There are only two Sacraments: Baptism and the Lord's Supper. Like Luther, Calvin rejects all other "sacraments" as not based on Holy Scripture. Calvin makes a distinction between the visible Church and the true Church.
The former is composed of those who participate in the Sacraments and profess their faith in Christ; the latter, invisible and unknown to all save God, is the community of the elect—dead, living, and yet unborn. One must belong to the visible Church in order to be saved, but belonging to it is no guarantee of salvation. Church and state are both ordained by God. The task of the former is to teach and prescribe faith and morals, while the latter preserves order and enforces the laws set forth by the Church.
There is no separation of Church and state. Both must work in harmony to preserve the word of God, and to this end the state is enjoined to use force if necessary to suppress false teachings, such as Catholicism, Anabaptism, or Lutheranism. That these ideas, particularly with their cornerstone of predestination, soon conquered much of the Christian world is baffling at first examination.
John Calvin Facts
But Calvin's followers were encouraged by hope of election rather than enervated by fear of damnation. It seems to be an essential part of human nature to see oneself as just, and Calvin himself, while he firmly maintained that no one is certain of salvation, always acted with confidence and trust in his own election. While publication of the Institutes was in progress, Calvin made preparations to leave his homeland permanently.
He returned briefly to France early in to settle personal business, then set out for Strasbourg. Because of the war between France and the Holy Roman Empire, he was forced to take a circuitous route which brought him to Geneva. He intended to continue on to Strasbourg but was persuaded to remain by Guillaume Farel, who had begun a Protestant movement in Geneva. Except for one brief interruption he spent the remaining years of his life in Geneva, spreading the word of God as he understood it and creating a theocratic state unique in the annals of Christendom. In Calvin was elected to the preaching office by the city fathers, who had thrown off obedience to Rome along with their old political ruler, the Duke of Savoy.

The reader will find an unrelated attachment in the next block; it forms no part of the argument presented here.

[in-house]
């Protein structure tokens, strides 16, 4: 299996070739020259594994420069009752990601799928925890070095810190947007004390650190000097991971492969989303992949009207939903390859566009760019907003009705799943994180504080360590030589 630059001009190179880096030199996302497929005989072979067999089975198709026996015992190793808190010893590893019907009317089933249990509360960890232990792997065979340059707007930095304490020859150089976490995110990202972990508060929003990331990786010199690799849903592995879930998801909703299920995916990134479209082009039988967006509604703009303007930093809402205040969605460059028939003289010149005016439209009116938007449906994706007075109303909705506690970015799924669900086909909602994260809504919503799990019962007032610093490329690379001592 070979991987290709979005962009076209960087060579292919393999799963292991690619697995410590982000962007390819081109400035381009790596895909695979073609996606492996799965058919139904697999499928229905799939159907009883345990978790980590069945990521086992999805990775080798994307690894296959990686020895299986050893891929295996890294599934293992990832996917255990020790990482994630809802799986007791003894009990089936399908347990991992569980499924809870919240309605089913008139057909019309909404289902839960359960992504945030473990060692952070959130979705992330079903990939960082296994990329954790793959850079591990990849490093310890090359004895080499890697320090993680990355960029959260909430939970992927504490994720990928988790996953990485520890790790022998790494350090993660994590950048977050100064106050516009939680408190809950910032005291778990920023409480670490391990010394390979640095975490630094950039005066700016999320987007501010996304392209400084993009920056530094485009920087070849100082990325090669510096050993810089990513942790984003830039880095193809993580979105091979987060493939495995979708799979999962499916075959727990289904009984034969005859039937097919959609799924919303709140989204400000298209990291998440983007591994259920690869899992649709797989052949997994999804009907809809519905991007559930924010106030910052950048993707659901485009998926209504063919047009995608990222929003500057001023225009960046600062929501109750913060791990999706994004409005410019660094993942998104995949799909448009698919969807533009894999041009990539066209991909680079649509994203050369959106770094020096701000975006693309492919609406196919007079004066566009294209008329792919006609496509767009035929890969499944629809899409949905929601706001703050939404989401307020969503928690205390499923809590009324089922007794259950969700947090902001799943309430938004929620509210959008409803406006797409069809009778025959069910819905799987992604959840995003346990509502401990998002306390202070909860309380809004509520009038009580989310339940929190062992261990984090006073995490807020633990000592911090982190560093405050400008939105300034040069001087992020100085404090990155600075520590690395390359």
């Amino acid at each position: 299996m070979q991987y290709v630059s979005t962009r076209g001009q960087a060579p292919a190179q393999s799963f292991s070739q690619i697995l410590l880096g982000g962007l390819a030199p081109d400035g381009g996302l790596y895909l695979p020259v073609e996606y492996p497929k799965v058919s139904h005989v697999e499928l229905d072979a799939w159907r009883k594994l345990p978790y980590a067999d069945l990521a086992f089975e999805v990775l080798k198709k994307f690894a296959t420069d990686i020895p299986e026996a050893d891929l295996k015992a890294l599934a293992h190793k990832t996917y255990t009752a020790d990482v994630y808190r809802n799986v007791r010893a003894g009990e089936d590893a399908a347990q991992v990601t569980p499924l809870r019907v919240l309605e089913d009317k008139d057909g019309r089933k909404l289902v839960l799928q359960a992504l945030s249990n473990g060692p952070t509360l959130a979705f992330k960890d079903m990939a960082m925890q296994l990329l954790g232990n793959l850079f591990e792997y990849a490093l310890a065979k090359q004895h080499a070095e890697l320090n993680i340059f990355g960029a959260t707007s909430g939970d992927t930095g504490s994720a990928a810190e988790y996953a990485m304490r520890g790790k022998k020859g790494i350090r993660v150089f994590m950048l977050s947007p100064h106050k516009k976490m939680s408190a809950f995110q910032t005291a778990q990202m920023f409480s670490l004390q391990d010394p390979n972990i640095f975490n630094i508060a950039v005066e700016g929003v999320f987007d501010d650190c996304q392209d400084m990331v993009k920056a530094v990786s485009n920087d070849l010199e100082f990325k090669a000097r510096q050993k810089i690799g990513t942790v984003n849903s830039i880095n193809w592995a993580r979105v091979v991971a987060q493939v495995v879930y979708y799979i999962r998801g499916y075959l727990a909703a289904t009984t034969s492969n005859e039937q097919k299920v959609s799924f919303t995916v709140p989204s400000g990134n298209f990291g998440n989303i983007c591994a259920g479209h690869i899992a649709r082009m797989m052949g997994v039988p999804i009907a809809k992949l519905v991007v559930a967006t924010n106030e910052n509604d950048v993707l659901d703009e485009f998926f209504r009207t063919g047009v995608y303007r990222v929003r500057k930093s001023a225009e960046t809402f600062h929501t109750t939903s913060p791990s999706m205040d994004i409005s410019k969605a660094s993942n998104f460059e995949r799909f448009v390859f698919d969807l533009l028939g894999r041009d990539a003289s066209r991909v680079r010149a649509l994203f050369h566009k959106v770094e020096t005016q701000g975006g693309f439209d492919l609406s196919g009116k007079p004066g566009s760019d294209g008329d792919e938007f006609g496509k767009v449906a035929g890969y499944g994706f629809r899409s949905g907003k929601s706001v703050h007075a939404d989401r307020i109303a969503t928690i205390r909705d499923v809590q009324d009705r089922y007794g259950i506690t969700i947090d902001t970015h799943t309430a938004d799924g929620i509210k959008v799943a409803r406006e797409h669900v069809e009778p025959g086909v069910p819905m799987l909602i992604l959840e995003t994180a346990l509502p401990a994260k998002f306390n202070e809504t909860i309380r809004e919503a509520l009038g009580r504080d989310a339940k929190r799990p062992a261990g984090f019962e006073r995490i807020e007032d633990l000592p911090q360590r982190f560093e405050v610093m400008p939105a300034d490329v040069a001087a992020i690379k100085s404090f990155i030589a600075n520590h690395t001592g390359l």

A council, now operating as the government, issued decrees in July against all manifestations of Catholicism as well as all forms of immorality. Rosaries and relics were banished along with adulterers. Gamblers were punished and so were people who wore improper, that is, luxurious, clothing.
The austere hand of Calvin was behind these regulations. The new rules were too severe for many citizens, and in February a combination of Libertines freedom lovers and suppressed Catholics captured a majority of the council. She bore him one child, who died in infancy, and she herself died in While Calvin was establishing himself at Strasbourg, things were going badly for the new Protestantism in Geneva.
Strong pressure was being exerted on the council from within and without the city to return to Catholicism. Fearing that they might be removed from office and disgusted with the trend toward flagrant immorality among the citizenry, the councilors revoked the ban on Calvin on May 1, A deputation was sent immediately to Strasbourg to persuade the reformer to return, and he did so reluctantly, on Sept. The law of a Christian state, according to Calvin, is the Bible. The task of the clergy is to interpret and teach that law, while the task of the state is to enforce it.
Under this principle, while the clergy, including Calvin, were not civil magistrates, they held enormous authority over the government and all aspects of civil as well as religious life. Immediately on his return to Geneva, Calvin set about organizing the Reformed Church. On Jan. The Ordonnances divided the ministry into four categories: pastors, teachers, lay elders, and deacons.